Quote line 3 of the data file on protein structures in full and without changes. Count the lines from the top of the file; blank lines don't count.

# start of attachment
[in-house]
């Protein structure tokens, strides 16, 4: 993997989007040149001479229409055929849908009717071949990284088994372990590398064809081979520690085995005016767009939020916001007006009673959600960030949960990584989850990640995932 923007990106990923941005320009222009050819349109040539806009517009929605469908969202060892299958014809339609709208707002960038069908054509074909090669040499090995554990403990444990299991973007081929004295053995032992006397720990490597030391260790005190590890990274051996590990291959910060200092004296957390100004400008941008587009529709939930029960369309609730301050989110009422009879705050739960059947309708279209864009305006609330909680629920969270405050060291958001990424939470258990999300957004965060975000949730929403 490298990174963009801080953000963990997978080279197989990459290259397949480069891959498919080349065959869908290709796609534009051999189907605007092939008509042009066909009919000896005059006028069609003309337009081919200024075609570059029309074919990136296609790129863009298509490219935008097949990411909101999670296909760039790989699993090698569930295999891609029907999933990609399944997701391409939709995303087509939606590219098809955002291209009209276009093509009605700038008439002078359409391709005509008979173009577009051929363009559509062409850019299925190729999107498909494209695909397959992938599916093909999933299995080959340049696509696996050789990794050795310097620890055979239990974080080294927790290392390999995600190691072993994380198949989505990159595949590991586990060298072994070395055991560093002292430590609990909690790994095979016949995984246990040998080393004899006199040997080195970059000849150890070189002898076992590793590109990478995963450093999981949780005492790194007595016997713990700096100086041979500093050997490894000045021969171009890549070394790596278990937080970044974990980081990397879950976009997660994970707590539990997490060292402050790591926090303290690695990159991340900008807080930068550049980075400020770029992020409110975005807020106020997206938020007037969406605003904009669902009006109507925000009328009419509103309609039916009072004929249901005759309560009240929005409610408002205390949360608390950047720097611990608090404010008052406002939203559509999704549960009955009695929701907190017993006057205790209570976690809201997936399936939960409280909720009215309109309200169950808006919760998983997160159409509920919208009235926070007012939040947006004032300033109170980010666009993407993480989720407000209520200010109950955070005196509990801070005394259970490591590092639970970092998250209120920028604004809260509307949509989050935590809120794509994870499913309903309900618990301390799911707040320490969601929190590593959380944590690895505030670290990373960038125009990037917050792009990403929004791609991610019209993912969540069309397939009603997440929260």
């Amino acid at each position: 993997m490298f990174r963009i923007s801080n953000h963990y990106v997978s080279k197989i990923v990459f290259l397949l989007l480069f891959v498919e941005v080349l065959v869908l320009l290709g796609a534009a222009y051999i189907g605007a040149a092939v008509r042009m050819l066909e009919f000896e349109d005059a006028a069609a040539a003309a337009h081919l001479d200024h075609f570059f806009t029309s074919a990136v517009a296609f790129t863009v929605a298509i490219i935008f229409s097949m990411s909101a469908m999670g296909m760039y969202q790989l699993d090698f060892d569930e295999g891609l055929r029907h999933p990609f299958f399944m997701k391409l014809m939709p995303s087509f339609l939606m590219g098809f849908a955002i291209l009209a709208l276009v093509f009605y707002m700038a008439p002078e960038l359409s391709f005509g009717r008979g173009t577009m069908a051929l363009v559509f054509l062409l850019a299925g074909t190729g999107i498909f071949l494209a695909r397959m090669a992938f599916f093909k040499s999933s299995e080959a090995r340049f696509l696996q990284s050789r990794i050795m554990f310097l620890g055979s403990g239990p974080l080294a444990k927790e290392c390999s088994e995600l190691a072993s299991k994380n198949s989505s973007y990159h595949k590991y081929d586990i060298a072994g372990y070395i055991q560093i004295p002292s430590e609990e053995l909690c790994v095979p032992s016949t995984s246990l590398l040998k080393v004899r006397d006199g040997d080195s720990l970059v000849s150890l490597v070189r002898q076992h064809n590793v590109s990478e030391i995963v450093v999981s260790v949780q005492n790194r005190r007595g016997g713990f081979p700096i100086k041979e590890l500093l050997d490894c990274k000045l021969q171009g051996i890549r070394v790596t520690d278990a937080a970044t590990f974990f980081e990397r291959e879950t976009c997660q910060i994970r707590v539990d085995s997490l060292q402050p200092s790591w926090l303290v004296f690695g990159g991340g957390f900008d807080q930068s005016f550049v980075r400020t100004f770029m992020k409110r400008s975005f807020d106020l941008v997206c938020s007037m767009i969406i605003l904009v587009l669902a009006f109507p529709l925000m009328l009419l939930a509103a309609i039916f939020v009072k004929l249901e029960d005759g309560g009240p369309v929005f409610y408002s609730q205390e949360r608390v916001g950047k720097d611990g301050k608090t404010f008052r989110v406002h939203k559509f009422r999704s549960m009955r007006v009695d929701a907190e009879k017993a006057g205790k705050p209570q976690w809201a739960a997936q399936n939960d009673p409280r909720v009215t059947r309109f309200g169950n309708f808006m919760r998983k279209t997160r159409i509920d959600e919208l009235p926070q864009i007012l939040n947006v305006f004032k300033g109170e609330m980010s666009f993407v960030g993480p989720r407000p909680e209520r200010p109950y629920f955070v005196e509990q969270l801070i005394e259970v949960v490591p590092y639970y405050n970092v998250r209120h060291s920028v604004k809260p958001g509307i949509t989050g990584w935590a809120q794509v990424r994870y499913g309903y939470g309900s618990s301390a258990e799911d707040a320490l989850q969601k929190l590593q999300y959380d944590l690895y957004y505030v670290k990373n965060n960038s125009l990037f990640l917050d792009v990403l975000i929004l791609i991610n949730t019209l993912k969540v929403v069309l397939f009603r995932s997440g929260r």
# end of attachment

């Amino acid at each position: 993997m490298f990174r963009i923007s801080n953000h963990y990106v997978s080279k197989i990923v990459f290259l397949l989007l480069f891959v498919e941005v080349l065959v869908l320009l290709g796609a534009a222009y051999i189907g605007a040149a092939v008509r042009m050819l066909e009919f000896e349109d005059a006028a069609a040539a003309a337009h081919l001479d200024h075609f570059f806009t029309s074919a990136v517009a296609f790129t863009v929605a298509i490219i935008f229409s097949m990411s909101a469908m999670g296909m760039y969202q790989l699993d090698f060892d569930e295999g891609l055929r029907h999933p990609f299958f399944m997701k391409l014809m939709p995303s087509f339609l939606m590219g098809f849908a955002i291209l009209a709208l276009v093509f009605y707002m700038a008439p002078e960038l359409s391709f005509g009717r008979g173009t577009m069908a051929l363009v559509f054509l062409l850019a299925g074909t190729g999107i498909f071949l494209a695909r397959m090669a992938f599916f093909k040499s999933s299995e080959a090995r340049f696509l696996q990284s050789r990794i050795m554990f310097l620890g055979s403990g239990p974080l080294a444990k927790e290392c390999s088994e995600l190691a072993s299991k994380n198949s989505s973007y990159h595949k590991y081929d586990i060298a072994g372990y070395i055991q560093i004295p002292s430590e609990e053995l909690c790994v095979p032992s016949t995984s246990l590398l040998k080393v004899r006397d006199g040997d080195s720990l970059v000849s150890l490597v070189r002898q076992h064809n590793v590109s990478e030391i995963v450093v999981s260790v949780q005492n790194r005190r007595g016997g713990f081979p700096i100086k041979e590890l500093l050997d490894c990274k000045l021969q171009g051996i890549r070394v790596t520690d278990a937080a970044t590990f974990f980081e990397r291959e879950t976009c997660q910060i994970r707590v539990d085995s997490l060292q402050p200092s790591w926090l303290v004296f690695g990159g991340g957390f900008d807080q930068s005016f550049v980075r400020t100004f770029m992020k409110r400008s975005f807020d106020l941008v997206c938020s007037m767009i969406i605003l904009v587009l669902a009006f109507p529709l925000m009328l009419l939930a509103a309609i039916f939020v009072k004929l249901e029960d005759g309560g009240p369309v929005f409610y408002s609730q205390e949360r608390v916001g950047k720097d611990g301050k608090t404010f008052r989110v406002h939203k559509f009422r999704s549960m009955r007006v009695d929701a907190e009879k017993a006057g205790k705050p209570q976690w809201a739960a997936q399936n939960d009673p409280r909720v009215t059947r309109f309200g169950n309708f808006m919760r998983k279209t997160r159409i509920d959600e919208l009235p926070q864009i007012l939040n947006v305006f004032k300033g109170e609330m980010s666009f993407v960030g993480p989720r407000p909680e209520r200010p109950y629920f955070v005196e509990q969270l801070i005394e259970v949960v490591p590092y639970y405050n970092v998250r209120h060291s920028v604004k809260p958001g509307i949509t989050g990584w935590a809120q794509v990424r994870y499913g309903y939470g309900s618990s301390a258990e799911d707040a320490l989850q969601k929190l590593q999300y959380d944590l690895y957004y505030v670290k990373n965060n960038s125009l990037f990640l917050d792009v990403l975000i929004l791609i991610n949730t019209l993912k969540v929403v069309l397939f009603r995932s997440g929260r």